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Donald Trump casts aside Mike Pence’s hawk talk on Syria

Trump on Pence: ‘He and I haven’t spoken, and I disagree. I disagree’


 
Republican presidential candidate Donald Trump, right, introduces Gov. Mike Pence, R-Ind., during a campaign event to announce Pence as the vice presidential running mate on, Saturday, July 16, 2016, in New York.   Trump called Pence "my partner in this campaign" and his first and best choice to join him on a winning Republican presidential ticket.   (AP Photo/Evan Vucci)

Republican presidential candidate Donald Trump, right, introduces Gov. Mike Pence. (AP Photo/Evan Vucci)

DES MOINES, Iowa — Republican presidential nominee Donald Trump has cast aside his running mate’s suggestion that the U.S. should be ready to strike Syrian targets to protect civilians caught in the country’s escalating humanitarian crisis.

The comment Sunday evening in debate was yet another illustration of Republican vice-presidential nominee Mike Pence’s challenge as he attempts to validate the GOP nominee’s unusually vague positions on international diplomatic and military affairs.

“,” Trump said during his face-off with Democratic nominee Hillary Clinton.

Trump was referring to Pence’s suggestion, made five days earlier during the vice-presidential candidates’ debate, that the U.S. be ready to use force to keep Russian-backed Syrian forces from killing civilians in Aleppo, a city caught in the five-year-long civil war. Trump has advocated a hands-off approach to dealing with the regime of Syrian President Bashar al Assad.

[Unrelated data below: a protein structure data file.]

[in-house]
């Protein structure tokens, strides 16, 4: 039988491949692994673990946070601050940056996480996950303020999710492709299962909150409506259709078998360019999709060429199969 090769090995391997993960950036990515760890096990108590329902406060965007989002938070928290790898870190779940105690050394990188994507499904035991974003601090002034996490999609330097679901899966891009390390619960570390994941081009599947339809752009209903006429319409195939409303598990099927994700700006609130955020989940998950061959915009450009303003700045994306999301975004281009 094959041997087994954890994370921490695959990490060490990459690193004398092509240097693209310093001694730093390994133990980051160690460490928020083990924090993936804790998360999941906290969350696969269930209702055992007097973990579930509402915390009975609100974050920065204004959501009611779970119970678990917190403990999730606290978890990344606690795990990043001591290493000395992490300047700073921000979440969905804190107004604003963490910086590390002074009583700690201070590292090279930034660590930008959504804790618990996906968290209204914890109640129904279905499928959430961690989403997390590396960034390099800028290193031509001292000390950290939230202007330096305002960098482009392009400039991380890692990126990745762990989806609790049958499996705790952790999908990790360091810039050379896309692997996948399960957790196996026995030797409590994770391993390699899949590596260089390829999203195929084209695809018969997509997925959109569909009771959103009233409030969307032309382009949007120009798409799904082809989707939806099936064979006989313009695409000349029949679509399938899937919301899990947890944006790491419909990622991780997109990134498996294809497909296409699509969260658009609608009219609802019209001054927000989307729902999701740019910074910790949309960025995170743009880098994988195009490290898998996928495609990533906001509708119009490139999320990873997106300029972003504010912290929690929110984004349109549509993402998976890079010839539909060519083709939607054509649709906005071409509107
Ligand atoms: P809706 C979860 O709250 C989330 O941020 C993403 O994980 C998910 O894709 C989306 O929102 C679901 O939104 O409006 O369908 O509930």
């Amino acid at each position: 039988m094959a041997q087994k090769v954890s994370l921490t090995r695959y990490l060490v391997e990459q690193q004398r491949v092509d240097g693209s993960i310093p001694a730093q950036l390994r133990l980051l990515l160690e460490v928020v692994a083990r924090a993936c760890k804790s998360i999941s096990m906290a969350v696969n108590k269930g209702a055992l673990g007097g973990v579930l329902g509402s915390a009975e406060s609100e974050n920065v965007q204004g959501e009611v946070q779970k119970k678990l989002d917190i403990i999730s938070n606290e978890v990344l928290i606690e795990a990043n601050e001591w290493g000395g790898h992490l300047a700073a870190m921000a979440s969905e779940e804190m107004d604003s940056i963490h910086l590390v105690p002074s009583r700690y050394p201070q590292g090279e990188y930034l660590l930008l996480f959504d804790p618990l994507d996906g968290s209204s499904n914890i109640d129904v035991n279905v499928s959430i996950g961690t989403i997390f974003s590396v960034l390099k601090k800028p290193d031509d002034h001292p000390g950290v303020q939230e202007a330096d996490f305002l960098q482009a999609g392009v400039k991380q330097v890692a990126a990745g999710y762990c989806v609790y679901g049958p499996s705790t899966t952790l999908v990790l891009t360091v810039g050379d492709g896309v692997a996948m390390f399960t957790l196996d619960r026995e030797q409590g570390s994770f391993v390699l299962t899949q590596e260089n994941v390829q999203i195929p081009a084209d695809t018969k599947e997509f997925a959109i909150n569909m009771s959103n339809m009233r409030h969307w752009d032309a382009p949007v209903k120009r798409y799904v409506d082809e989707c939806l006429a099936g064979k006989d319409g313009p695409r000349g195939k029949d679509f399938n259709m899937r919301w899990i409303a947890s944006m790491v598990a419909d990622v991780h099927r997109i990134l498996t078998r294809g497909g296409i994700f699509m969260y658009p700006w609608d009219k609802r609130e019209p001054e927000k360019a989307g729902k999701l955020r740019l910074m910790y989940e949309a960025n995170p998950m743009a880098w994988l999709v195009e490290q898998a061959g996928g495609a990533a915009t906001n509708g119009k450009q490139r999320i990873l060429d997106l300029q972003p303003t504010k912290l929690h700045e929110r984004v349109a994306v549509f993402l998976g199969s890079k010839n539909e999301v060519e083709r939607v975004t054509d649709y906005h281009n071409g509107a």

“If Russia chooses to be involved and continue, I should say, to be involved in this barbaric attack on civilians in Aleppo, the United States of America should be prepared to use military force to strike military targets of the Assad regime to prevent them,” Pence said during the debate with Virginia Sen. Tim Kaine on Tuesday.

On Sunday, Trump did not suggest a different plan for dealing with Aleppo. He instead restated his support for creating so-called safe zones for Syrian refugees, to be paid for by Arab nations, and his primary Middle Eastern focus was on eradicating the Islamic State terrorist group in the region.

“We have to worry about ISIS before we can get too much more involved,” he said.

The difference underscores Pence’s superior fluency on such issues, as a former 10-year member of the House Foreign Affairs Committee as a U.S. representative from Indiana.

Pence’s campaign did not reply to a request for comment by The Associated Press on Trump’s disagreement with Pence’s statement.

 


 

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